Compliance Update – Affordability Percentage Reduced and New Reporting Requirement

September 7, 2023
By Jay Kirschbaum



  • The IRS has announced the affordability percentage that will apply under the ACA’s pay-or-play rules for plan years beginning in 2024.
  • This percentage (8.39%) is a significant decrease to the affordability threshold.
  • ALEs will need to consider this affordability percentage in developing their health plan contribution strategies for the 2024 plan year.
  • ALEs may have to lower the amount employees have to contribute for 2024 to meet the lowered percentage.

chart showing decreases

Pay Or Play Affordability Percentage Will Decrease For 2024

On Aug. 23, 2023, the IRS announced (in Revenue Procedure 2023-29) the affordability level for employee contributions for an employer’s group healthcare plan under the Affordable Care Act (ACA) was reduced. For plan years beginning on or after Jan. 1, 2024, employer-sponsored coverage will be considered affordable under the ACA’s pay-or-play rules if the employee’s required contribution for self-only coverage does not exceed 8.39% of their household income for the year. 

Pay-or-Play Rules 

The ACA’s pay-or-play rules require applicable large employers (ALEs) to offer minimum essential coverage to at least 95% of their full-time employees (and dependents – children up to age 26) or pay a penalty. In addition, the coverage must be of minimum value and be “affordable” for individual coverage. The affordability of health coverage is a key point in determining whether an ALE will be subject to a penalty. An ALE’s health coverage is considered affordable if the employee’s required contribution to the plan does not exceed 9.5% (as adjusted) of the employee’s household income for the taxable year. This percentage is adjusted annually based on health plan premium growth rates in relation to income growth rates.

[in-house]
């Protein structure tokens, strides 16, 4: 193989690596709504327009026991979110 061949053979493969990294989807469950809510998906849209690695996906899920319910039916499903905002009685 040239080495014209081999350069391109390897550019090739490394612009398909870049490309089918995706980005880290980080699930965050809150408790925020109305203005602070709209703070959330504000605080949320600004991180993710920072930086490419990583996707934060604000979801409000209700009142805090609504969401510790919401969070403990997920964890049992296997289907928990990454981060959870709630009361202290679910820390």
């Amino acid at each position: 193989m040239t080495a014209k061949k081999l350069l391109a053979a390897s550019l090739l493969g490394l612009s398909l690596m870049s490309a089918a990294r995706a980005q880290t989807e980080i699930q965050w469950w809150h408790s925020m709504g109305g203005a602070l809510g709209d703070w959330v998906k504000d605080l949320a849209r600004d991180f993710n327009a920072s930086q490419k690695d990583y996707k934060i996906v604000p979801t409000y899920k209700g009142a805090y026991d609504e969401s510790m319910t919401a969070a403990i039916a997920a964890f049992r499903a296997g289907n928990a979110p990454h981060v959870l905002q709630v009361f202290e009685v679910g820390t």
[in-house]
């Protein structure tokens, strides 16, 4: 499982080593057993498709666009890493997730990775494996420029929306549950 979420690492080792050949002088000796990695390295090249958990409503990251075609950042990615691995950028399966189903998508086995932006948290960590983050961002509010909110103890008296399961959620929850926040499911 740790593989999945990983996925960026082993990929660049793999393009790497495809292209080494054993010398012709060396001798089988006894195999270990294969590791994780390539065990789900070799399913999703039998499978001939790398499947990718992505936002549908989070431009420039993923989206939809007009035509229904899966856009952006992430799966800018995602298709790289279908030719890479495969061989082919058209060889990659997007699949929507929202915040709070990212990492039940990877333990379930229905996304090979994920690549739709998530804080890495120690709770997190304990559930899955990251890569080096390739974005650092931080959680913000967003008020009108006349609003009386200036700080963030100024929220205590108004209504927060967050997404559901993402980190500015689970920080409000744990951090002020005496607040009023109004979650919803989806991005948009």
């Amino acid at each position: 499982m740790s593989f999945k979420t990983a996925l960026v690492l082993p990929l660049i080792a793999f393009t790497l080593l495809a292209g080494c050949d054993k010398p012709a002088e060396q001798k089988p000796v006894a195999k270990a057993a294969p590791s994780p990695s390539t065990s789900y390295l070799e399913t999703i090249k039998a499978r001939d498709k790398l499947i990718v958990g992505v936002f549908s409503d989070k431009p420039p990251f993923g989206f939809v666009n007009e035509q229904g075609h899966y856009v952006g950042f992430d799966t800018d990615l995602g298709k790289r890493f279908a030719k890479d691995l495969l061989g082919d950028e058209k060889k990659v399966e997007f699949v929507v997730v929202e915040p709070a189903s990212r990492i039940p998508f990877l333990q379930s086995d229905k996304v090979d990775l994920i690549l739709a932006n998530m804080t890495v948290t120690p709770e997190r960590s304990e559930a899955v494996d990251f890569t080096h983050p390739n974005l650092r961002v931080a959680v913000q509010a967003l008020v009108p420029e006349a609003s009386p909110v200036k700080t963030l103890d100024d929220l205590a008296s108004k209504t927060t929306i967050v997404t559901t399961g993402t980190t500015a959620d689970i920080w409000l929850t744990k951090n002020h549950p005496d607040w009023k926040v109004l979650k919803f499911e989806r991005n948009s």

In recent years, the affordability percentage has been gradually reduced:

  • 9.61% for plan years beginning in 2022
  • 9.12% for plan years beginning in 2023
  • 8.39% for plan years beginning in 2024

The affordability test applies only to the portion of the annual premiums for self-only coverage and does not include any additional costs for family coverage. If an employer offers multiple health coverage options, the affordability test applies to the lowest-cost option that provides the minimum value. 

The potential penalty is not dependent on which plan, if any, the employee chooses. The penalty applies if the employer does not offer an affordable plan to an employee and the employee then obtains subsidized healthcare coverage on an ACA Exchange. 

Because an employer generally will not know an employee’s household income, the IRS has provided three optional affordability safe harbors that ALEs may use to determine affordability based on information that is available to them:

  • The Form W-2 safe harbor
  • The rate of pay safe harbor
  • The federal poverty level safe harbor

hands protecting paper people art

Impact of Decrease 

For 2024, the affordability percentage significantly decreases to 8.39%. This means employer-sponsored coverage for the 2024 plan year will be considered affordable under the pay-or-play rules if the employee’s required contribution for self-only coverage does not exceed 8.39% of the employee’s household income for the tax year.
This is another substantial decrease in this percentage and is the lowest this percentage has ever been set (at more than 1% below the statutory affordability percentage of 9.5%). As a result, many employers may have to significantly lower the amount they require employees to contribute in 2024 to meet the adjusted percentage.


New Gag Clause Attestation Mandate – December 31, 2023 Deadline

Health plans and issuers have a new requirement to attest that their health plans do not contain “gag” clauses prohibited by the Transparency Rules of the Consolidated Appropriations Act, 2021 (CAA). The first attestation is required to be submitted by December 31, 2023.